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Michaud vs. behavioral finance

For work, Dick Michaud develops quantitative investing tools at his Boston-based money management consulting shop, New Frontier Advisors.

For work, Dick Michaud develops quantitative investing tools at his Boston-based money management consulting shop, New Frontier Advisors.

By Hal Lux
May 2002
Institutional Investor Magazine

For fun, he wages a one-man crusade against the trendy academic discipline of behavioral finance.

In the past year the veteran quant analyst has inveighed against what he sees as pseudo-science at conferences and meetings from Cape Town to London to San Francisco. Last month he brought his campaign to New York.

In a speech to the New York Society of Security Analysts titled "The Behavioral Finance Hoax," Michaud ridiculed the behavioralists, contention that quirks in the market can be attributed to irrational human psychology. Behavioral finance principles ,including the notion that people irrationally hold on to falling stocks because they are attached to the original price they paid , are now widely cited among investment theorists and practitioners. In recent years such prominent behavioral finance academics as Richard Thaler of the University of Chicago and Josef Lakonishok of the University of Illinois have launched money management operations that attempt to predict market moves in part with behavioral finance insights.

Michaud says it's behavioral finance, not investor psychology, that is nutty: "Behavioral finance is something that has been promoted by a lot of academics. But there's no evidence supporting these hypotheses. I think these ideas are dangerous to investors and detrimental to the investment community."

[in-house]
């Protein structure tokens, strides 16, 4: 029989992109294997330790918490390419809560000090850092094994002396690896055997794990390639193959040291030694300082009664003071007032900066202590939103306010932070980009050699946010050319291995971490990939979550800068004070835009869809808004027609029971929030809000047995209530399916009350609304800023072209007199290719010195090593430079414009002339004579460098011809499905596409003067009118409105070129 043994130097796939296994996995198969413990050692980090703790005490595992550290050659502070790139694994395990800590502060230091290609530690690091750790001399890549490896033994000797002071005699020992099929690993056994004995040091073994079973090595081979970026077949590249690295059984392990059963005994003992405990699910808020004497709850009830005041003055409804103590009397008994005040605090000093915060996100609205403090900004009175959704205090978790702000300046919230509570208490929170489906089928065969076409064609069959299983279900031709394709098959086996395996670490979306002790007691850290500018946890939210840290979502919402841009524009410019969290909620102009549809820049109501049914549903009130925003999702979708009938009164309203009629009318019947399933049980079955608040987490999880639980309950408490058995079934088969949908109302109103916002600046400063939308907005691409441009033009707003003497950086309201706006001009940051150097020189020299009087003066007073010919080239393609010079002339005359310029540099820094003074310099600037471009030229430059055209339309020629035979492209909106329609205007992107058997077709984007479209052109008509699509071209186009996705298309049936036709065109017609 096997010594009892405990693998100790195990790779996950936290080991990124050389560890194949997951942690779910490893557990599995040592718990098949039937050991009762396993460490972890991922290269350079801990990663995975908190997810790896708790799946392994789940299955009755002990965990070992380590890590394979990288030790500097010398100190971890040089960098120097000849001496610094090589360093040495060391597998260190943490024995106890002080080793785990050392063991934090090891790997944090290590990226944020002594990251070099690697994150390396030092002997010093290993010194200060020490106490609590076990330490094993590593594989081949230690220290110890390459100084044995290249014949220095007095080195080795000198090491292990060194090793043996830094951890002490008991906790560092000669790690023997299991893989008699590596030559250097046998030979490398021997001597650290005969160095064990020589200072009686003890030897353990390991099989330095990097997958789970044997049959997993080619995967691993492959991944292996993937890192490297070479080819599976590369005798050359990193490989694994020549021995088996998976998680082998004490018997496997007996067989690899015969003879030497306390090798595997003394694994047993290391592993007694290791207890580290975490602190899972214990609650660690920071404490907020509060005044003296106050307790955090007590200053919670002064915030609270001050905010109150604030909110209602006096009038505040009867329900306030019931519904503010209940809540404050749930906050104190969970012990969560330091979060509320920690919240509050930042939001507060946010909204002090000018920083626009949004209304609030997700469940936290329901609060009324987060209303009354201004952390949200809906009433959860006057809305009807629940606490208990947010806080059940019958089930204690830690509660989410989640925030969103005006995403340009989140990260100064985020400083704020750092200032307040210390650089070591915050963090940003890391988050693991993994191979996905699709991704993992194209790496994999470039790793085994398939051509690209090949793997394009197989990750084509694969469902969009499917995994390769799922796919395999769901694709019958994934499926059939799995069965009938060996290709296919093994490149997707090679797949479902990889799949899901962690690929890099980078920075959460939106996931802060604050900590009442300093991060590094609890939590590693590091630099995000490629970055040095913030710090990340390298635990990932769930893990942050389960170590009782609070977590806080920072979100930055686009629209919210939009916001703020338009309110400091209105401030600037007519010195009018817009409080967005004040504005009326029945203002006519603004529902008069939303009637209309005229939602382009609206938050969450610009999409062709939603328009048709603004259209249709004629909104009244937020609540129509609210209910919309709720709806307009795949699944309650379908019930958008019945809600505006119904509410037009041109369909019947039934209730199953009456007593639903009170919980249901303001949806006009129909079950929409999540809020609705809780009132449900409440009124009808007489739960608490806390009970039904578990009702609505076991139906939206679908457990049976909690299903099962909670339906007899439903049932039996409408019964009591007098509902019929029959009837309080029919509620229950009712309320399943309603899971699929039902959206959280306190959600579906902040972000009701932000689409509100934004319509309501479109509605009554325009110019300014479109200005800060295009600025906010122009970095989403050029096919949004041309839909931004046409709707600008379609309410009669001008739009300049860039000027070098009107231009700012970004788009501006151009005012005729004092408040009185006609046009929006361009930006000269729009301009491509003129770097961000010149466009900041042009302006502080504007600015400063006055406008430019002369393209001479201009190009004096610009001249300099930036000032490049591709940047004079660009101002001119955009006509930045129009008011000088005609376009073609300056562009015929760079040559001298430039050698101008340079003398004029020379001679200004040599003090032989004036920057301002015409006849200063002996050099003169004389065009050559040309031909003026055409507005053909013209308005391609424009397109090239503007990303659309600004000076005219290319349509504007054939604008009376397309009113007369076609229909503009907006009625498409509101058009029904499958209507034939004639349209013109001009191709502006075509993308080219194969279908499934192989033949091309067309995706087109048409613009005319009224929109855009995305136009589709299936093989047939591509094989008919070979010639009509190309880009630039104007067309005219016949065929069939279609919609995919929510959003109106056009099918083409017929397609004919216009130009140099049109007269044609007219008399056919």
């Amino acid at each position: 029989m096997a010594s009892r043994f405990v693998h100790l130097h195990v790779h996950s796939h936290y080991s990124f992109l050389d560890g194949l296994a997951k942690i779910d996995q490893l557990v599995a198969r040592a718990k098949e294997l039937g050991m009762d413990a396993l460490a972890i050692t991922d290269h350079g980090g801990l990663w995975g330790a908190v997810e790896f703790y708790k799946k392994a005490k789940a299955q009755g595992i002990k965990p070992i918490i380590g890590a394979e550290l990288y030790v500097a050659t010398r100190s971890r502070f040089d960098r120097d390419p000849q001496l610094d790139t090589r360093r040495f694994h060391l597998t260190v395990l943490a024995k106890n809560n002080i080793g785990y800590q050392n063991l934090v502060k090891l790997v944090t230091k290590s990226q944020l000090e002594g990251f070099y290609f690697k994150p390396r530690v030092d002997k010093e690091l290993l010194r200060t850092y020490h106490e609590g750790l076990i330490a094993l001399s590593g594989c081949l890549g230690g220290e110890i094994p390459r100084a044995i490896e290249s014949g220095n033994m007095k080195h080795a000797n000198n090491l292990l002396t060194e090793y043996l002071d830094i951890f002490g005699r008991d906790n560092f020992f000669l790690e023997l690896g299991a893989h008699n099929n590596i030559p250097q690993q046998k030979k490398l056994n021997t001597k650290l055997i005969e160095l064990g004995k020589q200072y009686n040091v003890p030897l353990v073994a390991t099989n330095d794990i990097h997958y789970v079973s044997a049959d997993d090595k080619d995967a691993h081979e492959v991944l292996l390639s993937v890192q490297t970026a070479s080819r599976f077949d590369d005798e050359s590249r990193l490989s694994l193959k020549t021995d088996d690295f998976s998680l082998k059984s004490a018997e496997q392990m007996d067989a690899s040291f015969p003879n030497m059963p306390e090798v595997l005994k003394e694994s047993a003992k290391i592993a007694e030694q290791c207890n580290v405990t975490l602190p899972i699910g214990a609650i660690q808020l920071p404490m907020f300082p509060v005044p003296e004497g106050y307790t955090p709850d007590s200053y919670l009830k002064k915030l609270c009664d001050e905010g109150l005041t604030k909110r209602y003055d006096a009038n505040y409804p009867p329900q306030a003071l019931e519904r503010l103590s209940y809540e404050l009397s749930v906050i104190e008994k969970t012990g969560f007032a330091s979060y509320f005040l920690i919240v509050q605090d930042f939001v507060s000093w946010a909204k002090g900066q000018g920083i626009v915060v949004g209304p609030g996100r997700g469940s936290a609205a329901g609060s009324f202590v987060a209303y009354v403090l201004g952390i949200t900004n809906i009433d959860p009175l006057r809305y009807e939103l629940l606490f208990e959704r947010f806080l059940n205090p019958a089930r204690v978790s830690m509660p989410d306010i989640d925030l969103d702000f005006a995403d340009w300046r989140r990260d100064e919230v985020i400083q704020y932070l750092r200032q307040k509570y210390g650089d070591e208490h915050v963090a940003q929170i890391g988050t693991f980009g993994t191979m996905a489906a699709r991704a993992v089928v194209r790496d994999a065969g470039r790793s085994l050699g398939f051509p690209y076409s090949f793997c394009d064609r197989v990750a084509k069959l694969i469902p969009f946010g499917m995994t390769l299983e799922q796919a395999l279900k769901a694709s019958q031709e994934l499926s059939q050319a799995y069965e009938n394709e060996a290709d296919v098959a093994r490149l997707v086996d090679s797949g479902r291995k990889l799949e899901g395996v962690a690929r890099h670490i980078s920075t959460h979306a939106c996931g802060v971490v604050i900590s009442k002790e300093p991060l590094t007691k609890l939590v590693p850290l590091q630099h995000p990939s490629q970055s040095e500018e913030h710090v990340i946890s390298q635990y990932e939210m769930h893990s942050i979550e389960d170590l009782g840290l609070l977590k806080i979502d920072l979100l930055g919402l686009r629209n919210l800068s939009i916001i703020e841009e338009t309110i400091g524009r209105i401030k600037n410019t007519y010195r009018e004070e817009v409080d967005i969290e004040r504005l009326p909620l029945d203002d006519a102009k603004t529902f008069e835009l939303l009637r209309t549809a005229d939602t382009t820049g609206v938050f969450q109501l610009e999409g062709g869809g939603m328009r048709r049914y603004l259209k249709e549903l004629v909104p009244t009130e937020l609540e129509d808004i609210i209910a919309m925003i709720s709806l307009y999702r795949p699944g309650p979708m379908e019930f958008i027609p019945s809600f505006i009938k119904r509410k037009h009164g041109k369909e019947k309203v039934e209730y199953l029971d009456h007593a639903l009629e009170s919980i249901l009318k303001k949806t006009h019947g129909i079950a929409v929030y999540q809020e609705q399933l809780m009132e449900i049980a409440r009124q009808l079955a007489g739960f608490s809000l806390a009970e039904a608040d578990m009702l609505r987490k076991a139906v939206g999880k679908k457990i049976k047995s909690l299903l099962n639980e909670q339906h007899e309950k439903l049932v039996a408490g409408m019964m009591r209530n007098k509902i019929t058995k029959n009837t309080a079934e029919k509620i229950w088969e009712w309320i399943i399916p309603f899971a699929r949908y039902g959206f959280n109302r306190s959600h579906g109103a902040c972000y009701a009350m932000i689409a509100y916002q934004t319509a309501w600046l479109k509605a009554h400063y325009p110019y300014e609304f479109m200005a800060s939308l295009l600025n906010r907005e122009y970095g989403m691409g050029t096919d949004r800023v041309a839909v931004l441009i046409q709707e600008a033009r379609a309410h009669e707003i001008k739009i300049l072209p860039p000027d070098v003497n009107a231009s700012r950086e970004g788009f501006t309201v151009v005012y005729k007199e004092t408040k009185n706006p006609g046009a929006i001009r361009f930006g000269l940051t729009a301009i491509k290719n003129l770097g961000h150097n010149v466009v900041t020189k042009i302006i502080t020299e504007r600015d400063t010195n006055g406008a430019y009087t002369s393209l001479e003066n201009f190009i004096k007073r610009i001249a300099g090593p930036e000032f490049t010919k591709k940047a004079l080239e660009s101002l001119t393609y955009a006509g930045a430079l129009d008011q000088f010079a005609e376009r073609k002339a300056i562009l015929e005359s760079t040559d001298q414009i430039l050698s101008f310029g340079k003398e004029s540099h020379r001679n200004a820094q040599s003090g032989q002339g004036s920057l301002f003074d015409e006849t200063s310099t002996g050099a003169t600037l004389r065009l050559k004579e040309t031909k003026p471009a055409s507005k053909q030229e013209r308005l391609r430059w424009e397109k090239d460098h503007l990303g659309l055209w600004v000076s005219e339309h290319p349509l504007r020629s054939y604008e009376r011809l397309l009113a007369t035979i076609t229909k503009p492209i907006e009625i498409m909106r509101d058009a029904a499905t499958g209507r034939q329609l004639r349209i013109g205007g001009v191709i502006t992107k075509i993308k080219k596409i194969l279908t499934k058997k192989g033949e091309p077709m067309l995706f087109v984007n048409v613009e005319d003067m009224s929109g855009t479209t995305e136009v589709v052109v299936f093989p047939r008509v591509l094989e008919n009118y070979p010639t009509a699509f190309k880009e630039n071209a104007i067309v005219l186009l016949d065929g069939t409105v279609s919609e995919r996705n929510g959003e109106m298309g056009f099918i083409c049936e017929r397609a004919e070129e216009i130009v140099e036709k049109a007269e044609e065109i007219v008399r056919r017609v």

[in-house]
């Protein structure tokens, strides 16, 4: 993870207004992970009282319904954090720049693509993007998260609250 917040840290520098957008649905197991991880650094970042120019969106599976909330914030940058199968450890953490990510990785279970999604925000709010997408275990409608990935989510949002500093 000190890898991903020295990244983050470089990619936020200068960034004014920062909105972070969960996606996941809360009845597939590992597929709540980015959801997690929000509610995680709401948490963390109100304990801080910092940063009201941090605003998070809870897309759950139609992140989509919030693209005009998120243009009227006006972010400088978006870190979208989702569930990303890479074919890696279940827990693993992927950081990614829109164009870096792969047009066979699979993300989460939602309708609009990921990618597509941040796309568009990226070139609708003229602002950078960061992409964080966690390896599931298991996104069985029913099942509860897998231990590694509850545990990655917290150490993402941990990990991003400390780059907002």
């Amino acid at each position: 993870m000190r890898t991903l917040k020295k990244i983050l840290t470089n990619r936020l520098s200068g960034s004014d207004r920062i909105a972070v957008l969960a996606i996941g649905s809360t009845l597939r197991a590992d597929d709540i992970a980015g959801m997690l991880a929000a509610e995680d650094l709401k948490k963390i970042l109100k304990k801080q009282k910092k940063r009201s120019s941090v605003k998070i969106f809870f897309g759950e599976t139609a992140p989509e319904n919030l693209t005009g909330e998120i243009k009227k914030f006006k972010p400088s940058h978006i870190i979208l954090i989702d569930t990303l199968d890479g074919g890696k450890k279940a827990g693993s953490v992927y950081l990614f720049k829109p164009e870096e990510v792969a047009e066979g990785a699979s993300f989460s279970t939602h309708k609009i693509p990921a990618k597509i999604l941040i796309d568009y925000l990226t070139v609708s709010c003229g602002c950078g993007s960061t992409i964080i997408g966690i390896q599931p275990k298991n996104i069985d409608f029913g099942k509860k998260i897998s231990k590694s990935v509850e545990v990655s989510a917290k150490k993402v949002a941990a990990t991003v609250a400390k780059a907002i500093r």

Like many self-styled debunkers of popular theories, Michaud is a scientist at heart. A former head of equity analytics at Merrill Lynch, with a Ph.D. in mathematics, Michaud spends much of his time adapting the statistical techniques known as Bayes methods, which optimize available data before it is used for analysis. "I,m a Bayesian," Michaud told his lunchtime crowd of analysts last month, referring to 18th-century British parson Thomas Bayes, who developed the techniques. "I,ve always been a Bayesian."

Mixing rigorous finance research with his own flair for hyperbole, Michaud dismisses the idea that any financial behavior is driven by the irrational; furthermore, he suggests that such dramatic claims are often accompanied by a lack of academic rigor.

He argues that ma-ny examples of so-called irrational financial decision making are not irrational at all. For instance, some behavioral finance academics say that investors stay dangerously concentrated in a few stocks because of irrational impulses. In reality, says Michaud, people may not diversify because of their limited knowledge. "Not everyone has a Bloomberg [terminal] on their desk," he says. "Most people only know two or three stocks. Closely examined, many of these ,crazy behaviors, are quite rational."

Not surprisingly, behavioralists don,t take too kindly to Michaud's attacks. "I would like to hear a conversation between him and some employees who lost all their money investing in only their company stock," says University of Chicago professor Thaler, who has heard Michaud speak. "Every economist I know thinks it violates every principle of rational investing to put all of your money into your company's stock , yet people do it. If investors don,t have complete information, wouldn,t the rational strategy be to admit it and invest in readily available index funds?"

Adds University of Illinois professor Lakonishok, who has not heard Michaud's attacks: "So he's saying that investors are not irrational , they,re stupid? You don,t need a whole brain to know to diversify. Just half a brain."

Michaud, meanwhile, objects to behavioral finance on practical as well as philosophical grounds. "These ideas are excuses for poor performance and a way of repackaging investment ideas. Eventually, these strategies won,t work, and the net effect will be a pox on everyone."

Not if Michaud can help it. He's determined to get his message across. He says, "I,m going to give four two-hour talks on the subject in Boston in the fall."